A 22-year-old recent college grad recounts her hike through Turkey with her 62-year-old father.



Hello hello!

Day 6 of walking and we are certainly rolling along! Two days ahead of schedule, we've spent the midday shmoozing about Sütcüler. Though our guide book warned us that we may be among the only tourists these towns have ever seen, I don't think anything could have prepared me for the reception we've recieved from the Turkish people. When we walked into town this morning to the town center and sat down for a chai, it seemed every person in the place was staring at these to grubby foreigners. Soon we had cups of chai and ten new friends that came over to shake our hands, one even taking a cell phone picture. Two of them turned out to have lived in the US for twenty years and chatted with us for a while.

Perhaps part of the warm greeting in this particular town could have been enhanced by the fact that I had an enormous rip right up the back of my pants...woops. Hellloooo Turkey!

But really, the reception we've receieved from locals throughout our trek has been unbelievable. We've trekked through some extremely mountainous, rural country where the only access seems to be through rough forest roads. Even while hiking on these apparent main roads, we'll go for hours without seeing a soul. So when we finally do get to a village or goat herders' hut, it seems everyone is ready with a warm "merhaba!", a warm cup of chai and a stilted "conversation" of hand gestures and smiles.

A couple days ago we became horribly lost as we made our way to Ören...mostly due to both my dad and my stubborn refusal to backtrack. We were both certain that if we just kept walking we would find ourselves a shortcut back to the trail...two hours later we discovered we were a mountain range over from where we were supposed to be and two hours after that we finally met back up with the trail...about forty minutes ahead of where we had lost our way.

Luckily we made it to a little town called Ören about 7:30 and met a girl who had been climbing about on the roof of her house (mom will understand why we felt a kindred bond). We were nearly out of food so we asked for bread and she came back not only with a pile of yufka--or local, yeastless bread--but four ripe tomatos. After twelve hours of walking, this seemed absolutely decadent. She then led us down a winding trail to the dısused village school house to camp for the night. We got to share the spot with a mule and the discharges of her cow...as a result the first ten minutes was spent searching for a cow pie free spot to sleep. As we set up camp she was happy to just sit back and watch us. Her father kept calling for her from across the little valley, and finally she had to leave. Soon after we heard the call to prayer from the mosque and realized why her exit had been so rushed.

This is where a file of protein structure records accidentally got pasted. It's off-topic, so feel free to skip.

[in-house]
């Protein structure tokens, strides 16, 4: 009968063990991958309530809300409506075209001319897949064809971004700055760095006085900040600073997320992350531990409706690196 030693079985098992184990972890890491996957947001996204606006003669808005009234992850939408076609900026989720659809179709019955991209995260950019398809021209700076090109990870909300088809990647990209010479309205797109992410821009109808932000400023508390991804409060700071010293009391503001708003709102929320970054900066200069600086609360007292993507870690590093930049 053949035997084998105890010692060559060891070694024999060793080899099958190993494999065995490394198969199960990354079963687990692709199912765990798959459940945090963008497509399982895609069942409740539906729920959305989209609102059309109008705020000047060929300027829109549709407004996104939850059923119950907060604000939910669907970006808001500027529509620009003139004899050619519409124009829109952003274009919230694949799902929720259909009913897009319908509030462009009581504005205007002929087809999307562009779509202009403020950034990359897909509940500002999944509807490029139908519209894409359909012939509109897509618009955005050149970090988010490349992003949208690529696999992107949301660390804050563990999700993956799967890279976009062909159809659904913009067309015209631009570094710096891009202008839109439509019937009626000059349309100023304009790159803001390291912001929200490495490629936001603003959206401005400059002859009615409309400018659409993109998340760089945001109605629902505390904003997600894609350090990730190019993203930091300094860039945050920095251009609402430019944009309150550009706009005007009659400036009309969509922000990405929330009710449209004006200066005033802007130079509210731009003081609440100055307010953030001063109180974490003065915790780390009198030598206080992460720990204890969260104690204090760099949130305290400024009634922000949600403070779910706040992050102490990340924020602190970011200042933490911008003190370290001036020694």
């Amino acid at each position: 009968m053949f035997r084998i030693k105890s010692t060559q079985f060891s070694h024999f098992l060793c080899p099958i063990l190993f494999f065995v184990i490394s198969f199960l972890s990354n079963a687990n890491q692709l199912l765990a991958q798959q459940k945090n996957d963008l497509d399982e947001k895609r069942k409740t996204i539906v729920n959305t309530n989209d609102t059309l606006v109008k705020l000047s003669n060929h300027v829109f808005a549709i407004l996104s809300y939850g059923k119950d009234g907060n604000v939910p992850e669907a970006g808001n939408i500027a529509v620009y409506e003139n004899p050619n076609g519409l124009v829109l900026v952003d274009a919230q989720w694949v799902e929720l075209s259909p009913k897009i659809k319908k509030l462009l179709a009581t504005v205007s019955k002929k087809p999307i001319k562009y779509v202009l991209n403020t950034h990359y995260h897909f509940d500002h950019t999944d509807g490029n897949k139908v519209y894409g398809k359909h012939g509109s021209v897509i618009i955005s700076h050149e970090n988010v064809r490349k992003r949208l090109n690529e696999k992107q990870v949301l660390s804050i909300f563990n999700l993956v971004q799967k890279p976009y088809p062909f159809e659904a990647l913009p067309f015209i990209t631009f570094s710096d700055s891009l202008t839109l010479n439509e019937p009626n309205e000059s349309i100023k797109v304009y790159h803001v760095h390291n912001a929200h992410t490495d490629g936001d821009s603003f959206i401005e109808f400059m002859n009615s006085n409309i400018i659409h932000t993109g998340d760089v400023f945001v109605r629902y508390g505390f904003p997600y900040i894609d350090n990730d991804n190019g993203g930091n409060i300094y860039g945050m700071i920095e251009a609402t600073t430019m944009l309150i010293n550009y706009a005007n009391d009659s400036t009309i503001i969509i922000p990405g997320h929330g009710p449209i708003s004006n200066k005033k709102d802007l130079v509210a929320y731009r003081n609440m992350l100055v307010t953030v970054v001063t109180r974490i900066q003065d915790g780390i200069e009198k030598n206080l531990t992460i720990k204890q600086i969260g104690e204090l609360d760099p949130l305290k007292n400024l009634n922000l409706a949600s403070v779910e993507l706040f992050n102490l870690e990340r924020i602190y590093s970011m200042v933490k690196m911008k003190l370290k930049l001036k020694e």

The children are especially excited to follow us around. When we sit down for a break they hunker down and watch our every move. I give them pieces of chocolate and smile and try to piece words together from our Turkish dictionary to speak with them; but it seems they could care less if I spoke to them at all. They're content just to stare. I feel the same way about them.

They are truly a beautiful people and their smiles are so genuine and warm. They lead a life I barely knew still existed in our world. Tending farms and herds of goats, they grow their own food and wear the same garb their people have worn for centuries. True some of the houses now have satellites and the people cell phones, but a spring still flows at the center of town and they gather wheat from the fields to feed the livestock and make their bread. And despite what they may lack in monetary resources, they are quick to offer what they have to two silly, stinky Americans. And though our ability to converse is almost nonexistent, they sit patiently with us as we eat their food and drink their tea and smile like idiots. Seems I'm learning quite a bit about the meaning of hospitality.

Many more adventures have occurred along the way, including a stop at a Bates-like Motel the other night in Çandir, but that'll have to wait for another time. Dad and İ are hungry and need to get walking. Hope you enjoy the pics!